You’d be hard-pressed to find someone who doesn’t know who Elvis was and has heard his music, or felt some of his influence on fashion style or shows. Even if it’s just a reference in modern pop culture or the many revival shows that still play stages across the nation. But unless you were around during his lifetime and when Elvis was playing Vegas, you may not the darker sides of his story.
We see this play out now a lot more on the screen when it comes to stars and singers throughout the years, financial abuse or mismanagement of their careers, finances, and more. And when most people think of Elvis, this isn’t what they think of. But the new Baz Lurhmann film may change that.
Elvis is hitting theaters this weekend, telling the story of Elvis’ rise to fame from a small boy who grew up poor to being one of the largest names in the industry. Except the story isn’t being told from his perspective. Instead, the story is being told by Colonel Tom Parker his manager, played by Tom Hanks. It flips between his narrative to what is actually happening in Elvis’ life and the path that The Colonel took him down, and how he used his skills as a sideshow manager to manipulate Elvis and everyone in his life.
Despite being told by the Colonel, the story isn’t there to paint him in the best of lights. Instead, the story still favors Elvis and the struggles that not his life, the current events, and even drugs had on his life. It shows that story that we’ve become accustomed to over the years painted over Elvis’ life and how the rinestone-covered life may not have been as fabulous as fans have pictured it over the years.
With a topic like Elvis, and of course any Baz Luhrmann film, we expect it to be a movie with a great soundtrack and a bit of a twist of traditional takes on some of the hits that made Elvis famous. And this movie, of course, is no exception. The story is moved along through the film using music as its guide, showing Elvis’ inspiration from Beale Street musicians, gospel music, and other experiences in his childhood. The music is mixed throughout the film and different time frames flashing back and forth and shows how even still today his music influences other artists with the inclusion of Vegas by Doja Cat mixed into much earlier times in history.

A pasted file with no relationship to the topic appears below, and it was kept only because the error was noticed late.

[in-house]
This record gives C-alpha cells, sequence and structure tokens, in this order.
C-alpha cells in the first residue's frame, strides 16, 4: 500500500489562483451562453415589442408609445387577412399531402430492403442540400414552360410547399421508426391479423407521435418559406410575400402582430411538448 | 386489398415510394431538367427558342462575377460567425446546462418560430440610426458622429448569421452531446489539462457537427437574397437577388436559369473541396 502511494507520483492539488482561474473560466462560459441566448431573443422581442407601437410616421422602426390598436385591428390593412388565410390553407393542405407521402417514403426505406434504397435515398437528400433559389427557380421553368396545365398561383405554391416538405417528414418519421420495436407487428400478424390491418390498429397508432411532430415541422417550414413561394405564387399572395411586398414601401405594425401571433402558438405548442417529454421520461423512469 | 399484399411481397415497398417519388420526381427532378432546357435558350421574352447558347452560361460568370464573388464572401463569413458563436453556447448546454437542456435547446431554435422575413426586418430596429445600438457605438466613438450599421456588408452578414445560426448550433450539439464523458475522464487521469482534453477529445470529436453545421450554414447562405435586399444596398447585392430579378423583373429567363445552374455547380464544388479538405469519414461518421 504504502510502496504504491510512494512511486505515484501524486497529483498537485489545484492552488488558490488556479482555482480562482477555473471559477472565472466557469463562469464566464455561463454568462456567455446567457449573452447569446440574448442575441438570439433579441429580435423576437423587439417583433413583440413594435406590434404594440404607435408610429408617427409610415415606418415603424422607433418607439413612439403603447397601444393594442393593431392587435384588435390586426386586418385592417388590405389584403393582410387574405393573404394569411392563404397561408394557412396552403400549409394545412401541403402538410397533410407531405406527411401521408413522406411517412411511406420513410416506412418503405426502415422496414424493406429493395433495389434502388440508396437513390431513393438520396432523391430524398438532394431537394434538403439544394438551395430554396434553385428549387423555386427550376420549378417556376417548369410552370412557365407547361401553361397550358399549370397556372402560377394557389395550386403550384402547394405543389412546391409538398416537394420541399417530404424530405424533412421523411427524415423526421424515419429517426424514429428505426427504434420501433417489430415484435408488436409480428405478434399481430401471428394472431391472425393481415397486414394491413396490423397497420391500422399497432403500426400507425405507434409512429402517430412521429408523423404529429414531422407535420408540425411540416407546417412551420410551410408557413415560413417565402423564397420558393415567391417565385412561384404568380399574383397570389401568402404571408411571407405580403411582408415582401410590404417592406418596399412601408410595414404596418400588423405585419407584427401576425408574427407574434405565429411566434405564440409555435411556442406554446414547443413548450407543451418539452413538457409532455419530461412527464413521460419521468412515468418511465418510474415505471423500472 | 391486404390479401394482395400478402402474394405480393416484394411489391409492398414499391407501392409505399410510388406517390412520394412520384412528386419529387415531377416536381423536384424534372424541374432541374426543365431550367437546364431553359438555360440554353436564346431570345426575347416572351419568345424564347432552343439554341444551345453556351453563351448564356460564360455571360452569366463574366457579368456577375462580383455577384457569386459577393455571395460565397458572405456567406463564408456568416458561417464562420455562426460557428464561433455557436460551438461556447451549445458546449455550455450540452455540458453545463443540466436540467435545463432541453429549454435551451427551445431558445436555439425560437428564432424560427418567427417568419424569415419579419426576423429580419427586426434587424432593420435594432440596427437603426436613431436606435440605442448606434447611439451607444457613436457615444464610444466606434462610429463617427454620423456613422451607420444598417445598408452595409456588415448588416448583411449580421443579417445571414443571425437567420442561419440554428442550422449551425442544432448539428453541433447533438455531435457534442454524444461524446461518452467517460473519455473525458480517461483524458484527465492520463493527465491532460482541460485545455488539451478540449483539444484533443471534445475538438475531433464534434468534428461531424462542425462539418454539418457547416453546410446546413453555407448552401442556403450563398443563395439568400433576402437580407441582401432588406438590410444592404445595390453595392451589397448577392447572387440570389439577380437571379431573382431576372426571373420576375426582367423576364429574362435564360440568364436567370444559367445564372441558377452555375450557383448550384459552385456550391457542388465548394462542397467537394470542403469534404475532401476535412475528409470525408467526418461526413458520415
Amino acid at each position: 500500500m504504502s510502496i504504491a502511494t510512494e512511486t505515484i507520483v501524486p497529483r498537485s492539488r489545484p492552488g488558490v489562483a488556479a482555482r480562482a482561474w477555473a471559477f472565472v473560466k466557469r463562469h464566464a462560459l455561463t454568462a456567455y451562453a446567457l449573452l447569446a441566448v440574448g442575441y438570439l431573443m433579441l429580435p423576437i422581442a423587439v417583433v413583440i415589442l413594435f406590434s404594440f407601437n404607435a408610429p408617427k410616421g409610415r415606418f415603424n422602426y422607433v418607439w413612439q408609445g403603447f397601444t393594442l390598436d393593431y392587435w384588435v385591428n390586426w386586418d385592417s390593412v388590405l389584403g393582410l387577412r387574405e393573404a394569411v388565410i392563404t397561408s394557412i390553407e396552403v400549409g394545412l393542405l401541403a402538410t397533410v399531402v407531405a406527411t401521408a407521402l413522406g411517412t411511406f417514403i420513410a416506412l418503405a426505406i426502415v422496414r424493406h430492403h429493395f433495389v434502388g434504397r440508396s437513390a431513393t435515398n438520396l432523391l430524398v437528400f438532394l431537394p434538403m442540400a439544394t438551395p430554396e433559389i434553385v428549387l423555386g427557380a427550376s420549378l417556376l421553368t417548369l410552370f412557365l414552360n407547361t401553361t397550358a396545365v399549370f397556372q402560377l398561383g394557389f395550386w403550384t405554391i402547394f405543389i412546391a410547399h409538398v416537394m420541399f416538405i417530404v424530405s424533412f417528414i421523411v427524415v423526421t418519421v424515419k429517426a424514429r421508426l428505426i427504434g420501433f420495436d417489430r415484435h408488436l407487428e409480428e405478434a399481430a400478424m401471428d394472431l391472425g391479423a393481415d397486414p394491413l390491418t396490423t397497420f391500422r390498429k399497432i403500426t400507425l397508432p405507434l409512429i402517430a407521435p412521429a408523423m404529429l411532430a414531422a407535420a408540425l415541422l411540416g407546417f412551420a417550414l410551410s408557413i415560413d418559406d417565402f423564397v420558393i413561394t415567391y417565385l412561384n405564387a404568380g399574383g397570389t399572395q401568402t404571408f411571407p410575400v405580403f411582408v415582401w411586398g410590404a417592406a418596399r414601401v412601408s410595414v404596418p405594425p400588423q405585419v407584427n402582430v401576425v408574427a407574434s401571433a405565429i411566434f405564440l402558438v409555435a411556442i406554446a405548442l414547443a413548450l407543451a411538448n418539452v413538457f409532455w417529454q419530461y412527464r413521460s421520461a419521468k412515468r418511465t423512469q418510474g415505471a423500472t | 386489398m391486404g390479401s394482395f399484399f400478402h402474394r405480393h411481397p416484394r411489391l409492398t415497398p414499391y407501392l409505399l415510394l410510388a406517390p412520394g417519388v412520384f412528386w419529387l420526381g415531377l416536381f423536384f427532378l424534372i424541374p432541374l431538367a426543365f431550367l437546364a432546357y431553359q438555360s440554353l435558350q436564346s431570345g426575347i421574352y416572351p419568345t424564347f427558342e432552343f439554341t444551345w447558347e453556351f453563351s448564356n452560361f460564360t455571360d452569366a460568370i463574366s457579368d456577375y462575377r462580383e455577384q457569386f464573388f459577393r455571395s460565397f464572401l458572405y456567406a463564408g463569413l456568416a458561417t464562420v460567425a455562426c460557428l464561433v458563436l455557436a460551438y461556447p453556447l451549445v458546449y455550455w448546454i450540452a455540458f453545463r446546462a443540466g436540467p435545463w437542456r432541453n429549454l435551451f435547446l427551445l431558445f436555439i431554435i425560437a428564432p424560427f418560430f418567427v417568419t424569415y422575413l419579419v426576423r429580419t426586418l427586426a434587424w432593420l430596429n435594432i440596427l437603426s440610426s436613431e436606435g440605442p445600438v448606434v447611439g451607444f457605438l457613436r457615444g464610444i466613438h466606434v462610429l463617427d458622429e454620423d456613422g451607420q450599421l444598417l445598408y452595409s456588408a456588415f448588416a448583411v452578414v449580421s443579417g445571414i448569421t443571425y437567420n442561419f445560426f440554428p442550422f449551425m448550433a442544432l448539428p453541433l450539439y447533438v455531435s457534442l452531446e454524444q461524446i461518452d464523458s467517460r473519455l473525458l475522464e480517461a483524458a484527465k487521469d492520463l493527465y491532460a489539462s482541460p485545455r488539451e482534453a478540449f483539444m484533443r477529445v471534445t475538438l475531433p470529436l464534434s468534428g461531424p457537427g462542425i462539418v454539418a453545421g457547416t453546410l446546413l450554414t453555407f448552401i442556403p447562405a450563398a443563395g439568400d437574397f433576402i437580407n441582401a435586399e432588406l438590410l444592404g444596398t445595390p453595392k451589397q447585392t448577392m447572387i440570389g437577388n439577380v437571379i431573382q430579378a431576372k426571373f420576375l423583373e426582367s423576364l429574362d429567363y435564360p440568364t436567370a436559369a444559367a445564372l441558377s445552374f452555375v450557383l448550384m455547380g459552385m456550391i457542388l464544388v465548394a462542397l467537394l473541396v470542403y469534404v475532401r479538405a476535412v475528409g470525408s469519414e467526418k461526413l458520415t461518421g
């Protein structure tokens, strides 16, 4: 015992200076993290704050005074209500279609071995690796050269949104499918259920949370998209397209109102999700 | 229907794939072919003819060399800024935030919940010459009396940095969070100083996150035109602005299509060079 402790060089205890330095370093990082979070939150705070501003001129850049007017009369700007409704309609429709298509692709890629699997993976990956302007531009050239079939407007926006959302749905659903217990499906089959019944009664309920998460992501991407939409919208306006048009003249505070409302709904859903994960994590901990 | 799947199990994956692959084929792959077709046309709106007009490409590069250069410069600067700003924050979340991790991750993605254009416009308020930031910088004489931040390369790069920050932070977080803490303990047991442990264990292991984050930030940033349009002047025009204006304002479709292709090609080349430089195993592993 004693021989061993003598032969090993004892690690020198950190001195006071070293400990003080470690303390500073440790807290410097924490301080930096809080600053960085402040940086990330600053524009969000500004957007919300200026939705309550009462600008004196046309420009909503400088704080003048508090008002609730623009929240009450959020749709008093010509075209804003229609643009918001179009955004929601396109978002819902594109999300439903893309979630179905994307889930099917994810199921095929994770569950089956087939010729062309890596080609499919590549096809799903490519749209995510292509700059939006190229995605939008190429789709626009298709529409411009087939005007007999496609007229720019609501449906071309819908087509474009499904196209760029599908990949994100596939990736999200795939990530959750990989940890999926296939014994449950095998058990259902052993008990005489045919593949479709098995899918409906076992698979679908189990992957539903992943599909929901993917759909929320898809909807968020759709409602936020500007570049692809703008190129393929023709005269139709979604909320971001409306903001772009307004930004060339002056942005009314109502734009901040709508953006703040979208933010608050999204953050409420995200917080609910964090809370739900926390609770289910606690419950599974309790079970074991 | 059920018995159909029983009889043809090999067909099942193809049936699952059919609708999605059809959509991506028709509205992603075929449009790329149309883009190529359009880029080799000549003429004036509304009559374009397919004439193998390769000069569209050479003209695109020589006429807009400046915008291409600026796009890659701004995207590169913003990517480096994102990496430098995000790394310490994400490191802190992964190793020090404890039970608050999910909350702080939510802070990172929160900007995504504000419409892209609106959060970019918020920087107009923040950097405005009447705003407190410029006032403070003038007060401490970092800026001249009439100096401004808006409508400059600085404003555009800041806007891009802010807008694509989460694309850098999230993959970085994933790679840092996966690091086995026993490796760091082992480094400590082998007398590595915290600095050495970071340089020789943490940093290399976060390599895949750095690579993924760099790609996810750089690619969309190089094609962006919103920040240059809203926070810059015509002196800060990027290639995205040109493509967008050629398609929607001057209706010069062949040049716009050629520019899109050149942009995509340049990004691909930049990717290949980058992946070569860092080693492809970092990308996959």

Elvis most likely will have a bit of a mixed reaction from fans. Purists will not love the flashing lights, newer music additions, and some of the choices made by Baz Luhrmann. But overall the movie will find its audience. Luhrmann has his own following and with a topic as popular as Elvis, this flashy movie may bring with it some of those older viewers who wouldn’t have normally seen his movies. The acting and singing alone will be enough to entice audiences but add in that specific flare that Luhrmann adds to his film, it just may bring more fans to Elvis who aren’t as familiar with just how much influence he has had on society even today.
In theaters in North America June 24 / Intl beginning 22 June
Baz Luhrmann’s “Elvis” explores the life and music of Elvis Presley (Butler), seen through the prism of his complicated relationship with his enigmatic manager, Colonel Tom Parker (Hanks). The story delves into the complex dynamic between Presley and Parker spanning over 20 years, from Presley’s rise to fame to his unprecedented stardom,
against the backdrop of the evolving cultural landscape and loss of innocence in America. Central to that journey is one of the most significant and influential people in Elvis’s life, Priscilla Presley (DeJonge).
Cast: Tom Hanks, Austin Butler, Olivia DeJonge, Richard Roxburgh, Helen Thomson, David Wenham, Natasha Bassett, Xavier Samuel, Luke Bracey, Dacre Montgomery, Leon Ford, Kate Mulvany, Gareth Davies, Charles Grounds, Josh McConville, Adam Dunn
(Warner Bros. Pictures)